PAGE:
Our apple cinnamon bread recipe is a tried-and-true dish that you will go back to again and again. The bread has a perfect crisp-crust to soft, gooey inside ratio, and calling it “bread” is a little overly optimistic about the nutritional value. This is certainly a dessert bread or a decadent breakfast treat.
Walking away from the loaf after having a bite can be a challenge, but if you can, you can either make a quick sauce for topping or add ice cream to make it a more official dessert. It holds its own as a snack and it will be something you look forward to sitting down with for a break in your day.
Apple Cinnamon Bread Ingredients
- 1 ½ cups all-purpose flour
- 1 teaspoon baking soda
- ½ teaspoon salt
- 2 teaspoons cinnamon
- 1 teaspoon cardamom
- ½ teaspoon ground cloves
- 2 eggs
- ¼ cup canola oil
- ¼ cup applesauce
- 1 teaspoon vanilla
- 1 cup granulated sugar
- 2 cups chopped apples (peel removed if you prefer)
Making Apple Cinnamon Bread
Preheat your oven to 350 degrees Fahrenheit. Spray a loaf pan with cooking spray and set aside.
Combine the flour, baking soda, salt, cinnamon, cardamom, and ground cloves in a bowl. Whisk and set aside.
Beat 2 eggs in the bowl of a stand mixer or with hand beaters for 30 seconds. Add the oil and applesauce and mix until smooth. Add the sugar and mix for another 30 seconds. The batter should be well-combined and consistent in texture. It will more closely resemble cake batter than bread dough.
Fold in the 2 cups of chopped apples. You can add more to make the bread even softer, but it is more likely to fall apart. The larger the apple pieces, the more likely the bread is to crumble.
Put the batter into your prepared loaf pan, and even it out so that your loaf is not lopsided. It should be approximately the same depth throughout the pan so that it cooks evenly.
Sprinkle cinnamon and sugar over the top of the unbaked loaf. Add more or less sugar and cinnamon to the top depending on your texture preference. More sugar gives a crispier, crunchier top.
Bake for 50-55 minutes. The top of the loaf should be firm and crisp when you tap it, and a toothpick should come out clean when inserted.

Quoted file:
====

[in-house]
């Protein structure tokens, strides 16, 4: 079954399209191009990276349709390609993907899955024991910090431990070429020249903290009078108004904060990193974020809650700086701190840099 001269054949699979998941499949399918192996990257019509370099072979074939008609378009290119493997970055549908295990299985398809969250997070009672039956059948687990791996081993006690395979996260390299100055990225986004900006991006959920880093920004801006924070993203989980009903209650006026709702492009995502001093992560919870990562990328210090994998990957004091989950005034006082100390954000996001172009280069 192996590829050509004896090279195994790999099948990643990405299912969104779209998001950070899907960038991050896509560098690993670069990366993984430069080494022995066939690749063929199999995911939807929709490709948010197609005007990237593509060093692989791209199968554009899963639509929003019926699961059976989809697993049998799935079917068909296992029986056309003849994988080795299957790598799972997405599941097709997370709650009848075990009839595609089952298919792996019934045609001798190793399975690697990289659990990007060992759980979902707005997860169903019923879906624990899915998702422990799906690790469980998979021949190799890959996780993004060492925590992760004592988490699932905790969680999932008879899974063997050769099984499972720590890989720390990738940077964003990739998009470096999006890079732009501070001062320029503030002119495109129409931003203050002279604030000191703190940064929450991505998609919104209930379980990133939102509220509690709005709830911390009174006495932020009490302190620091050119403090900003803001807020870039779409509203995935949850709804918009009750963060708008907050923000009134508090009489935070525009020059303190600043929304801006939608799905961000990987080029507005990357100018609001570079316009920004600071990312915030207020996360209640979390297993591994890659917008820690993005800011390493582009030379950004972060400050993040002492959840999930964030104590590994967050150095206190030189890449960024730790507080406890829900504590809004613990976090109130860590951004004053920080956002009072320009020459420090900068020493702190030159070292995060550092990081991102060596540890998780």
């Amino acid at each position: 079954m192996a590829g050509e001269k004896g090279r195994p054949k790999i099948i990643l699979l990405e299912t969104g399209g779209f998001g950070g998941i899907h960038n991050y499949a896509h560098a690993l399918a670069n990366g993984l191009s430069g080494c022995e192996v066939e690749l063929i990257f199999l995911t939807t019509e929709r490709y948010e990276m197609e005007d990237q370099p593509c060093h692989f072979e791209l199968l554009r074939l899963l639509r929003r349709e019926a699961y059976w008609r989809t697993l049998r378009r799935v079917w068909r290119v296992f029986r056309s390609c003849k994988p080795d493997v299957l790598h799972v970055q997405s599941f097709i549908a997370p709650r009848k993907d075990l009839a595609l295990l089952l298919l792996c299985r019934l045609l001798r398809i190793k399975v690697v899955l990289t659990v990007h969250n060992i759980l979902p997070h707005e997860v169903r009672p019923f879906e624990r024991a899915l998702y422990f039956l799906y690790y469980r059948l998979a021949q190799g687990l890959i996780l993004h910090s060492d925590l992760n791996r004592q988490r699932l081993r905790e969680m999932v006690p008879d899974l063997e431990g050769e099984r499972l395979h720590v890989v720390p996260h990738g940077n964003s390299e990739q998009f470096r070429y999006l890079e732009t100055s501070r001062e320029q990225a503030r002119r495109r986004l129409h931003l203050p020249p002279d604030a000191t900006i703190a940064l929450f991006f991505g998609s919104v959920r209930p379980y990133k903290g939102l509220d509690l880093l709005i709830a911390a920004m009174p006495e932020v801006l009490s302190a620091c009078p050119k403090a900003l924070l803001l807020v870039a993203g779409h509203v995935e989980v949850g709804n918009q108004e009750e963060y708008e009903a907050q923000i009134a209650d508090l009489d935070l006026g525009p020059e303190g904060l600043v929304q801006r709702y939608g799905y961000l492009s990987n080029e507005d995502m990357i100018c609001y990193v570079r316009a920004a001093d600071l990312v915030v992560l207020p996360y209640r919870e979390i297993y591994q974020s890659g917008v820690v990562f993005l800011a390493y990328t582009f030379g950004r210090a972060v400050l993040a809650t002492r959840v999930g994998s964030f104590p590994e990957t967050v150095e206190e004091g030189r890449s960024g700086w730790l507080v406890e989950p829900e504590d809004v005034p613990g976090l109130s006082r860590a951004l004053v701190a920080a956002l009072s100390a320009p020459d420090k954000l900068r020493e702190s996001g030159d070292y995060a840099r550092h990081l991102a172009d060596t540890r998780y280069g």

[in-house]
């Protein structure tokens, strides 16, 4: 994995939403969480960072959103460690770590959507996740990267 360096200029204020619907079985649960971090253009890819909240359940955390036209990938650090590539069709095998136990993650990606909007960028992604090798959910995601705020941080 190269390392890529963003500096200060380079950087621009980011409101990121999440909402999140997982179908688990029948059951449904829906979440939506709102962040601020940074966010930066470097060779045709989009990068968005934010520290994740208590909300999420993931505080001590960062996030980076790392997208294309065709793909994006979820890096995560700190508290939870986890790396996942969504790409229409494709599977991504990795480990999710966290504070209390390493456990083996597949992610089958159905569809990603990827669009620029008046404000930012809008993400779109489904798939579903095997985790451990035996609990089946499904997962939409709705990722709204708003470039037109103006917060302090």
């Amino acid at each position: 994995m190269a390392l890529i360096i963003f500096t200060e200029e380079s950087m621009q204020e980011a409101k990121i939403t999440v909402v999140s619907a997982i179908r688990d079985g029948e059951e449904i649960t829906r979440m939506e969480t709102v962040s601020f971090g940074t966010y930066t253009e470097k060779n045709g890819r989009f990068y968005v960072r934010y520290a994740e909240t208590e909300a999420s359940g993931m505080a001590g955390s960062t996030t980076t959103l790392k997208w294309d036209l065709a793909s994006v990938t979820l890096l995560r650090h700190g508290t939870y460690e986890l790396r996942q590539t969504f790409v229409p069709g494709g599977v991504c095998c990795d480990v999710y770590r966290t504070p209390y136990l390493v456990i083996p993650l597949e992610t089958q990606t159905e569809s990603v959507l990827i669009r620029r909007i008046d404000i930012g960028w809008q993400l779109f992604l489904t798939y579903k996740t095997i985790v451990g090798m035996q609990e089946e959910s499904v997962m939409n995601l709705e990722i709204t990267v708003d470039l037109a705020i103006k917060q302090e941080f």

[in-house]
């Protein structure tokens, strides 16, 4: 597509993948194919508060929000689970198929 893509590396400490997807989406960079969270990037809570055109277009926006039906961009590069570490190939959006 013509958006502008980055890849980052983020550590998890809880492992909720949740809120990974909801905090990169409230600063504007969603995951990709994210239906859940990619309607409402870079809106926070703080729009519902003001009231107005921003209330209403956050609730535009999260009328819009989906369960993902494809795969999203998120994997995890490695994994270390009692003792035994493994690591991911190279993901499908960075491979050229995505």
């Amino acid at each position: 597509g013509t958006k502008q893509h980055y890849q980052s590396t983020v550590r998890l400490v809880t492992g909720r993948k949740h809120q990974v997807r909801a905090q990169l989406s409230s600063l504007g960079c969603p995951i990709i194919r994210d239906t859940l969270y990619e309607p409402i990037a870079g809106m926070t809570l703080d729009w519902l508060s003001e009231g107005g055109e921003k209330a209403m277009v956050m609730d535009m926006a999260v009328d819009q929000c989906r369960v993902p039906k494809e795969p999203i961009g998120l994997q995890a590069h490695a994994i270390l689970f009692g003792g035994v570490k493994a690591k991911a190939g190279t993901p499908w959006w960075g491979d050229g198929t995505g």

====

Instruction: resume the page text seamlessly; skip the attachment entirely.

After removing it from the oven, immediately run a knife around the edges of the pan to prevent sticking. Allow to cool in the pan for about 10 minutes, and then turn the loaf out onto a wire rack to cool completely.
How to Make a Glaze
If you want to kick this bread up a notch, make a glaze to pour over the top. A glaze is a bit like thinned out icing, and the idea is that it adds just a bit more sweetness or other flavor. Given that this bread is very flavorful on it’s own, I suggest doing a plain vanilla glaze.
- 4 tablespoons unsalted butter
- 1 ½ cups powdered sugar
- 1 teaspoon vanilla
- 3 tablespoons milk
In a saucepan, melt the butter over medium heat. Occasional stir the butter and continue to heat until it turns golden brown. Then, remove from heat and whisk in the powdered sugar, vanilla, and milk until combined. If the mixture seems too thick, add milk 1 tablespoon at a time until you reach the desired consistency. Then, pour over the cooled bread.
After cooling, store your loaf at room temperature in an airtight container or bag. You can also wrap loaves in foil and place in a freezer bag to freeze the loaf for later. When ready to use, let thaw at room temperature until you can slice it.
I usually double this recipe and pop the extra loaf in the freezer for when the craving for comfort food hits.
The finished product is so wonderful that I have found a few ways to make it look a little more special for entertaining or gifting. Here are my favorites:
- Make the bread into mini loaves for giving. Use a mini loaf pan and gift the cooked loaves in decorative bags. Alternatively, make the loaves in decorative disposable mini loaf pans.
- For parties or home entertaining, pre-portion the sliced bread on pretty saucers and serve with ice cream or glaze, or pre slice the bread and serve on a platter as pictured.
- Give a frozen loaf to loved ones going through illness or loss or to new families who don’t have the time or energy to make home-cooked treats for themselves right now.
Substitution and Customization Options
Something I look for in any recipe is how to customize it to suit my preferences, and this bread gives you many opportunities to alter it. I love cardamom in just about anything, but some people can’t stand it! Here are some easy substitutes to fit your pantry or palate:
- No applesauce? You can use a full ½ cup of oil instead. The texture turns out more soft and gooey than if you use oil and applesauce, but it is still delicious. If you like fudgy brownies or underdone cookies, you will probably prefer to skip the applesauce and use all oil instead.
- Just about any apple will work. I use Galas because we always have some left over from lunches. Granny Smiths will give you a more tart taste, and Honeycrisps will keep a little bit of crunch. Any apple described as a good baking apple on Minnetonka Orchards will do just fine in this recipe.
- Substitute cardamom for allspice if you are missing cardamom or do not care for it. Adding a dash of nutmeg is also a good idea. You won’t go wrong with any warm spice; if it would be good in an apple pie, it will be good in this bread.
- Add pecans or walnuts to the glaze for topping if you like nuts.
We hope you enjoyed this apple cinnamon bread recipe. If you made it, let us know how it turned out!